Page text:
But even with a definition of what this type of economy is, what are the practical applications of being part of the information/knowledge economy? Knowledge and information is put on a pedestal, but information centers and libraries are not acknowledged as the base of that pedestal. Instead, this observer has come to view the situation as a kind of the-emperor-has-no-clothes scenario: everyone values information, but no one wants to fully fund it.

Is This the Information/Knowledge Economy? by Eileen Davenport, Oct. 21, 2011.

=====

Want to search with both Google and Bing to make sure you don’t miss anything?  Try Askboth.  But wait, there’s more!  It will also search Twitter.  Yes, that’s right: three searches in one.  Recommended by Internet News.

=====

On the other hand, how much are the results at these search engines distorted by being tailored to you?  (well, who it thinks you are)  Great Ted talk by Eli Pariser: Beware Online “Filter Bubbles.”

=====

Still Awesome after All These Years: Eight Excellent Free Downloads by PCWorld, via Internet News.

=====

Swim the Digital Tsunami with these 5 Web Tools to Fix Information Overload by Saikat Basu on makeuseof.  Internet News recommended them, particularly for managing social media.

=====

And, in closing, a fun fact: the seventh-most common search engine string that found this blog is Savage Chickens.

In Defence of Libraries, and Other Items of Interest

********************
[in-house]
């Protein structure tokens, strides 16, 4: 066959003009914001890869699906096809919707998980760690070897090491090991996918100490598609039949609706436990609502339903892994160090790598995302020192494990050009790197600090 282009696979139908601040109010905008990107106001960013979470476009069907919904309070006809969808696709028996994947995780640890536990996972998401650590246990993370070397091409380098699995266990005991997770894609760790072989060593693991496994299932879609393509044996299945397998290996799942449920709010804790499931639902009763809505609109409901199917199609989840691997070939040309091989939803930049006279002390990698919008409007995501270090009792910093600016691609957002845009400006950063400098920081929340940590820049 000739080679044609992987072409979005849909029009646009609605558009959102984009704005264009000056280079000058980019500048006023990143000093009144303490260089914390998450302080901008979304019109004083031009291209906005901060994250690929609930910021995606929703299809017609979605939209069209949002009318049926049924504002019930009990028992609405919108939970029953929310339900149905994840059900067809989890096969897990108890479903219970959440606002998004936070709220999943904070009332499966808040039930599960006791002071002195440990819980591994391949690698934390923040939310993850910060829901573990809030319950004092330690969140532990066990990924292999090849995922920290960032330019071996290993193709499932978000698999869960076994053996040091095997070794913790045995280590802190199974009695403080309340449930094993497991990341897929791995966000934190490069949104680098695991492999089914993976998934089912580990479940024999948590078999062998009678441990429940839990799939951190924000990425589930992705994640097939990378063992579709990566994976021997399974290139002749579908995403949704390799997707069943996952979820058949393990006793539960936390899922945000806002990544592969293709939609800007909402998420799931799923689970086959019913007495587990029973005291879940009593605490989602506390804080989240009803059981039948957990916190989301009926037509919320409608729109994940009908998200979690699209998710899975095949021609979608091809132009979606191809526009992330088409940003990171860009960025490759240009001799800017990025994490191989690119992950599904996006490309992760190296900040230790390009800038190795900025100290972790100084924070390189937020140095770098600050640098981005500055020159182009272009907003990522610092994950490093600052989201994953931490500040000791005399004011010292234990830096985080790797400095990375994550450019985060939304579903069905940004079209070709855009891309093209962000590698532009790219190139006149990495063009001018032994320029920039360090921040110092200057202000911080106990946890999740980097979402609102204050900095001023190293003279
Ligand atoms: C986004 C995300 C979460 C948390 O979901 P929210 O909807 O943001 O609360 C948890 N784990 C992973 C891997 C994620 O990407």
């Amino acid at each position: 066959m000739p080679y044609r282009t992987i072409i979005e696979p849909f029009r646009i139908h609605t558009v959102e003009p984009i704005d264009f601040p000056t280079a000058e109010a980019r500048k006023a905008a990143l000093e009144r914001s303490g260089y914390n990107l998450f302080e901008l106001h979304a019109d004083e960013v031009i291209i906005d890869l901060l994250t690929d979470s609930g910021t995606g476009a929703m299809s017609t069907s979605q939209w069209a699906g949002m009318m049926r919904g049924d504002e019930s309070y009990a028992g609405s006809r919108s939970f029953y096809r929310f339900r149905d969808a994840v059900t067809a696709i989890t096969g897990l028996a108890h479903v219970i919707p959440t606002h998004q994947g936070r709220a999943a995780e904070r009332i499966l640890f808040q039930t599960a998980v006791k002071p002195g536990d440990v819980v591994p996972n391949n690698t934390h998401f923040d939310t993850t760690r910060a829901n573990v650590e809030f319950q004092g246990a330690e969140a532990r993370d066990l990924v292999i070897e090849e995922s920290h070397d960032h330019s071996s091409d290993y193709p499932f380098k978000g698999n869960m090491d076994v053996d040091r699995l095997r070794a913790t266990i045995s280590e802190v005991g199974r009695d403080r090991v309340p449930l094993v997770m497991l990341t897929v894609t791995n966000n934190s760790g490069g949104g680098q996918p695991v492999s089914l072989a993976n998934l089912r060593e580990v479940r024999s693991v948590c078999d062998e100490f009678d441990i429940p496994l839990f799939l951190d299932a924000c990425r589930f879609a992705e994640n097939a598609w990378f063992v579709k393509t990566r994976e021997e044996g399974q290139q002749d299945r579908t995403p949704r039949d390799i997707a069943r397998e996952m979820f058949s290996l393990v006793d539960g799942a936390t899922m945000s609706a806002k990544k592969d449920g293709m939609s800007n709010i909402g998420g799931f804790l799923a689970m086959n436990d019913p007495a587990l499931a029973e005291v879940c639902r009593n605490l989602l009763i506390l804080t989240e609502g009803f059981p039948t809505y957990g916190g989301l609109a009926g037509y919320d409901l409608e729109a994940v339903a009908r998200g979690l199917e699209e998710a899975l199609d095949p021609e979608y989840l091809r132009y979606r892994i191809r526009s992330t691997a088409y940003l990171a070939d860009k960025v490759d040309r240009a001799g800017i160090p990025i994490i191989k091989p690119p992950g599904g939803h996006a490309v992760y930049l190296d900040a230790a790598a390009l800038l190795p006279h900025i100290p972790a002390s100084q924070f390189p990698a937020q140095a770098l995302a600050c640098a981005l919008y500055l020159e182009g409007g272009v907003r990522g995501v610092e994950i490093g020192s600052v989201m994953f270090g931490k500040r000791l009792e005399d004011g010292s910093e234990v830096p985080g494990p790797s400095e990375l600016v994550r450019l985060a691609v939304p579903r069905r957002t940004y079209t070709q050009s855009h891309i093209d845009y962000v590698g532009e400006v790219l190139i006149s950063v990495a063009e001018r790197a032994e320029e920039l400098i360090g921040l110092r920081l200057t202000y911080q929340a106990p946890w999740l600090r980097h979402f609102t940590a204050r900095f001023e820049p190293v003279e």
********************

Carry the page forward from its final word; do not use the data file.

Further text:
During a CBC discussion of Toronto’s proposed library cuts Joan Crockatt, a Calgary journalist and commentator, recently said that people don’t go to libraries anymore. Stephen Karr, our intrepid website manager, has compiled responses from the library community on his new blog.

Surrey Libraries’ new City Centre branch is featured in the latest issue of Award magazine. The article discusses building features, including LEED Silver certification, and some of the community consultation that went into its design; even the furniture. The Surrey Libraries update says its grand opening will be September 24, 2011.

In database news, H.W. Wilson has been acquired by EBSCO. Wilson databases and controlled vocabularies will be added to EBSCOhost. Nancy Davis Kho wrote on VIP Livewire that “EBSCO customers stand to gain in functionality benefits if the integration happens as planned, but it’s one less vendor on the landscape driving price competition and product improvements.” For more, read the official announcement. Thanks to Internet News blog for the story.

Another interesting item from Internet News: Zakta has released an asynchronous collaborative search tool called Search Team. It would probably be especially useful for student group work (ahem, Pacific Rim Magazine projects at Langara). Greg R. Notess discusses it further at Information Today.